After the findings from a national Adverse Childhood Experience Study recognized that a third of the population of the United States suffers from trauma, Jewish Family & Children’s Services of Southern Arizona worked to make the organization a more trauma-informed space.
Melissa Zimmerman, vice president of clinical services at JFCS, hosted community trainings on trauma-informed care for different organizations over the past year. The workshops and lectures originally were geared toward Holocaust survivors and were made possible by a grant from the Jewish Federations of North America. The grant is ending this month, but Zimmerman will continue the presentations to local organizations.
Trauma, Zimmerman explains, is not what happens to a person but rather the response to the event. She uses the example of a car accident — some people recover without any fear of being in a car while others have anxiety during car rides. “It’s not what happened, it’s the way your body responds to what happened,” she says.
“Trauma-informed care is a treatment framework. It’s basically a way in which you see the world, it’s like a lens. It involves understanding the pervasiveness of trauma, recognizing the effects of trauma, and also responding to individuals with trauma histories in a way that promotes physical, emotional, and psychological safety. It helps to empower them,” says Zimmerman. “Anyone who works with humans should know this information.”
Zimmerman says the ongoing Centers for Disease Control-Kaiser Permanente Adverse Childhood Experiences study, which started in the 1990s, proves that childhood trauma occurrences follow an individual into adulthood. Childhood traumas can change a person’s personality, coping skills, and learning skills.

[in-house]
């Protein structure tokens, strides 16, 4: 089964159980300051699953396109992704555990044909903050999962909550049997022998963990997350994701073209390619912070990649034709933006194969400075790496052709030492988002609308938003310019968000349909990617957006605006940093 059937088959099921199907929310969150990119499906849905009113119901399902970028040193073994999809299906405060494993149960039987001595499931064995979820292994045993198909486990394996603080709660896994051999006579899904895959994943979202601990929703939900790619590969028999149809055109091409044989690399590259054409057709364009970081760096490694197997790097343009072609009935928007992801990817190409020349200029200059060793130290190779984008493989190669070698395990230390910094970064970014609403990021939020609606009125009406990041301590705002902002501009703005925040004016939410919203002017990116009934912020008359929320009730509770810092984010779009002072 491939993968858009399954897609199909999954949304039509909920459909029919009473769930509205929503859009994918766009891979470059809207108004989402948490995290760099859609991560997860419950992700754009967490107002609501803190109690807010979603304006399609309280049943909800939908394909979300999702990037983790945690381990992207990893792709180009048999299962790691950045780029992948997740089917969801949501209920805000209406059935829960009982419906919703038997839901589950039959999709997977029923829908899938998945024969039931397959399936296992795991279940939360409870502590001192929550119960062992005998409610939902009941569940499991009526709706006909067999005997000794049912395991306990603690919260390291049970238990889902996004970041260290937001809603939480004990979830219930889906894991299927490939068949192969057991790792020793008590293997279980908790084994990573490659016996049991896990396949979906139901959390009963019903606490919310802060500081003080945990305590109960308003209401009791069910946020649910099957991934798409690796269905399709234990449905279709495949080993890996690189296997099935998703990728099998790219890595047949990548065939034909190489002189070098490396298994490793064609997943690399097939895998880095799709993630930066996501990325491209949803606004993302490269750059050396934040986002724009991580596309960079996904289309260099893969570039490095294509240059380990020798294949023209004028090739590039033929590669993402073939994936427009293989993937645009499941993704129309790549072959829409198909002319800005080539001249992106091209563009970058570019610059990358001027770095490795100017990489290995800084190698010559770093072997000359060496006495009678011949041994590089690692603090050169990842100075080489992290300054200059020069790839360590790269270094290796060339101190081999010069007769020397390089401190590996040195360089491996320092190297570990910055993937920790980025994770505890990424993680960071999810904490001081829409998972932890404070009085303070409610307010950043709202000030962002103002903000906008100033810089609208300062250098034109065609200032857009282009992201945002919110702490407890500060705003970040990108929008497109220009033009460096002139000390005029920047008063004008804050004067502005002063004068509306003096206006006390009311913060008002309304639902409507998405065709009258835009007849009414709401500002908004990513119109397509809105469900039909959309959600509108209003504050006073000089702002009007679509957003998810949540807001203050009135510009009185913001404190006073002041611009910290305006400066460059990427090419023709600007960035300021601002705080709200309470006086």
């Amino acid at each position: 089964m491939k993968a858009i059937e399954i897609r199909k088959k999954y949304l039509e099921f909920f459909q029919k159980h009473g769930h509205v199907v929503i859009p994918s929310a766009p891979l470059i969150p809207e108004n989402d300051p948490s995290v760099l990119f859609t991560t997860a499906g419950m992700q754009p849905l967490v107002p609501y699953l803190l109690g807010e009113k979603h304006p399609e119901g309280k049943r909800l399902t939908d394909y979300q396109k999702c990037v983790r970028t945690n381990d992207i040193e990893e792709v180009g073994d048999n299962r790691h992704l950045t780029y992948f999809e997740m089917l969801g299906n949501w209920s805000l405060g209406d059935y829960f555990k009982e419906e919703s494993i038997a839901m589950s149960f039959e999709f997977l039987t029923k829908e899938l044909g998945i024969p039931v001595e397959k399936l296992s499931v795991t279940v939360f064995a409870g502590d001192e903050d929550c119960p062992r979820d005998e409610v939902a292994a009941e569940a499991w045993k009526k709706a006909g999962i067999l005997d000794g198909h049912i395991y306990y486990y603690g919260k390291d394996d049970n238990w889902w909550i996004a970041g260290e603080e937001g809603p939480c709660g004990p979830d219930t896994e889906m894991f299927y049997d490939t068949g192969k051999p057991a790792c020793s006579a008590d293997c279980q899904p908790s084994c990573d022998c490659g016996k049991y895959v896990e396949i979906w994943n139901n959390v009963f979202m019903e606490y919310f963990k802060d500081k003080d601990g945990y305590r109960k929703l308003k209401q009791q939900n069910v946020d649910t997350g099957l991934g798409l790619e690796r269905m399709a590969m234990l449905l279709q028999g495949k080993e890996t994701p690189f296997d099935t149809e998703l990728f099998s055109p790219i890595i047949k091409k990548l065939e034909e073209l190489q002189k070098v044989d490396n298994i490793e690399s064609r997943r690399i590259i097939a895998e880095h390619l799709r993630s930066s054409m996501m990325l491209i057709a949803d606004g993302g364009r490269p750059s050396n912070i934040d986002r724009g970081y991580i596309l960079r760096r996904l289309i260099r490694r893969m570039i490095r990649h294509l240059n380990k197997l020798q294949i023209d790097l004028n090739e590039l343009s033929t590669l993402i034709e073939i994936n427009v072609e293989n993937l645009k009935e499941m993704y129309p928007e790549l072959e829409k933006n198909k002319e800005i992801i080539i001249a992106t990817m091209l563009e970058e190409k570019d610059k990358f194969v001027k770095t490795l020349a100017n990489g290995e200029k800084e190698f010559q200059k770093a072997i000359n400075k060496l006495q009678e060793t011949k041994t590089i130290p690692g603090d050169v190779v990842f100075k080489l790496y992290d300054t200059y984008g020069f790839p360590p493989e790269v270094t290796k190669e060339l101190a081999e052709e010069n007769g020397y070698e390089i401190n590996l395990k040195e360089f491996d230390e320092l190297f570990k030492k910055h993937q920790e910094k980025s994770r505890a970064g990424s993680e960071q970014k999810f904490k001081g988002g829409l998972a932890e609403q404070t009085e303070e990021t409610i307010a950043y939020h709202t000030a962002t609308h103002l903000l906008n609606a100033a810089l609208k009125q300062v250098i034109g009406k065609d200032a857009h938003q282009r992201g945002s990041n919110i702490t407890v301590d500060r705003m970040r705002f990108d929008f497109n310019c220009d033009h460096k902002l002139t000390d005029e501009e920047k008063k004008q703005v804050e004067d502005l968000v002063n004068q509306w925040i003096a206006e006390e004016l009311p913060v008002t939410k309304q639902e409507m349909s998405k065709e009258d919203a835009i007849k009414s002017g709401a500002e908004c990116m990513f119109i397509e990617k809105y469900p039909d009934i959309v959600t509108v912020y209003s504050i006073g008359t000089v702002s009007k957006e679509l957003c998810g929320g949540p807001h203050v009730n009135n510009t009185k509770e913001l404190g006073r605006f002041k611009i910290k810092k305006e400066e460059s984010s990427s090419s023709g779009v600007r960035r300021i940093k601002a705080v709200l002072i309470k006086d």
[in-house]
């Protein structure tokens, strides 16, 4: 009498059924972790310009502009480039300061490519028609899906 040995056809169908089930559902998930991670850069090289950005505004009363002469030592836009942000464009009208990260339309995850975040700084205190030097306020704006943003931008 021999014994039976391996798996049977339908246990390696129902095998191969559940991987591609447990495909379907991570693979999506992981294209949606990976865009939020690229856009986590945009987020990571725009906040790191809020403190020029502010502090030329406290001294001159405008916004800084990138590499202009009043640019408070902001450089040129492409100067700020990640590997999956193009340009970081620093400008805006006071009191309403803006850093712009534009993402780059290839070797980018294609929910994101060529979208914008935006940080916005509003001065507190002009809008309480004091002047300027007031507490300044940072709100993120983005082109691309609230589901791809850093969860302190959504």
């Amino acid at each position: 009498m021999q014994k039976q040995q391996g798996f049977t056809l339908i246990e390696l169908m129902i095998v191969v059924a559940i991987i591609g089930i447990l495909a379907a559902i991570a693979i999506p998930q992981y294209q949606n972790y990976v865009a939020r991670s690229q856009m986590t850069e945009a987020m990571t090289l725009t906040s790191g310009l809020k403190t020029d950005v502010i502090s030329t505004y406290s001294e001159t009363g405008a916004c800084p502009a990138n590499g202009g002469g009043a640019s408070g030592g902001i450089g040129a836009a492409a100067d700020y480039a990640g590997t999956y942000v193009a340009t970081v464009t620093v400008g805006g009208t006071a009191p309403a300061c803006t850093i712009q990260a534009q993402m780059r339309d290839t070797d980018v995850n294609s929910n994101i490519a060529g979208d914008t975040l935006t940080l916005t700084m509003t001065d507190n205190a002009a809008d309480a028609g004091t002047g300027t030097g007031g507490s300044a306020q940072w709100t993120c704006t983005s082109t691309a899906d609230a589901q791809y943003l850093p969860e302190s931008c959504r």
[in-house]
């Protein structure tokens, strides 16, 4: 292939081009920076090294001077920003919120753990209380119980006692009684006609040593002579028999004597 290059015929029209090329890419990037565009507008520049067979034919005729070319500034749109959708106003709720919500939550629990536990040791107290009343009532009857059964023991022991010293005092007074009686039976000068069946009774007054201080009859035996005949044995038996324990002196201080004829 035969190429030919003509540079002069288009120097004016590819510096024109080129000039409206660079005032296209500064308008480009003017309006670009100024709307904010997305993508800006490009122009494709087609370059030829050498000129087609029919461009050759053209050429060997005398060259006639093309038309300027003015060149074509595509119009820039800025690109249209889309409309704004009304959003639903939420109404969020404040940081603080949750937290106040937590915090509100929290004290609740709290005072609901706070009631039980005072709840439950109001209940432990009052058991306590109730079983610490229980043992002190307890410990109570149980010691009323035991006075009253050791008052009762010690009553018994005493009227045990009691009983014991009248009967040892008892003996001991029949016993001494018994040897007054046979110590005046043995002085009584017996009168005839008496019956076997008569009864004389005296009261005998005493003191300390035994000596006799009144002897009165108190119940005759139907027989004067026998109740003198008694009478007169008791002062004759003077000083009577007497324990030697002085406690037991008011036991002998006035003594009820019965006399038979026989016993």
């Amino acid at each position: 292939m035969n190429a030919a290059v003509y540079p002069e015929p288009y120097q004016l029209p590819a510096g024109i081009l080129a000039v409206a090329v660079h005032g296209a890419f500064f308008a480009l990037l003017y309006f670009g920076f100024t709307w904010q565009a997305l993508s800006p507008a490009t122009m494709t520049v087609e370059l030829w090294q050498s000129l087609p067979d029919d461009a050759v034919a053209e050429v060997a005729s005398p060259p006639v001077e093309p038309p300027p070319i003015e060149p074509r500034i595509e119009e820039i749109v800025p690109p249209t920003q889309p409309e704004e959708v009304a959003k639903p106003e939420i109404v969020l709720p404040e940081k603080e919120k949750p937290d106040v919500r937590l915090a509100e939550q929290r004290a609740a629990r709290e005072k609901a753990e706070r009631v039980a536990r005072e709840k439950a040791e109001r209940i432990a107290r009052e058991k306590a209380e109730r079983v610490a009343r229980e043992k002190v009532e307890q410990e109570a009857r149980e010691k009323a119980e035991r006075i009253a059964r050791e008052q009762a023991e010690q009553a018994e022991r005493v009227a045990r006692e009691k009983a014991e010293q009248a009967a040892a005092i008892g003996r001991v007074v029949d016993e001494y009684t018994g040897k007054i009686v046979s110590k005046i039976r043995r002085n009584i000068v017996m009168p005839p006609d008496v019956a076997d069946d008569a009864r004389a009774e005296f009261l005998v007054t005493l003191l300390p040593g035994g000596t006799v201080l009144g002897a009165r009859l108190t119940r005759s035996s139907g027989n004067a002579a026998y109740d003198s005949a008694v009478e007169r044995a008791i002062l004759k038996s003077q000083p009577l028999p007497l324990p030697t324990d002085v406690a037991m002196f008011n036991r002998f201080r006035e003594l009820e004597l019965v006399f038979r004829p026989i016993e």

The study found that 67% of people have had some history of trauma in their childhood. The study also found there is a correlation between health conditions and traumatic experiences. This is because trauma affects the way the brain develops, Zimmerman says, adding that traumatic experiences affect the sympathetic nervous system or the fight or flight reaction for a person. When a child is dealing with trauma they are less likely to be focusing on developing their problem-solving skills. This explains why people who experience trauma struggle in school and in social settings.
“Someone with trauma history is more likely to be reactive and have difficulty maintaining relationships. They may not process information in the same way. By creating environments that recognize that, we can allow people to be successful,” says Zimmerman.
Zimmerman says this study has led behavioral health clinics and organizations to make changes to how they run their organizations. JFCS has been instituting changes in the lobby to make the space more trauma-informed and welcoming.
“It’s really a paradigm shift. So in the behavioral health community where we help people with their problems, in the past we would have looked at someone’s problem and asked what is wrong with them. Through a trauma-informed lens we look at this person and say what happened to this person,” says Zimmerman.
Zimmerman says the presentation is not about being politically correct. “It’s just about being more aware and more sensitive, but it’s not about policing behavior and it’s definitely not about preparing to know everyone’s trigger.”
Zimmerman is willing to deliver the presentation to any organization, free of charge. For more information, call 795-0300 ext. 2381 or email firstname.lastname@example.org.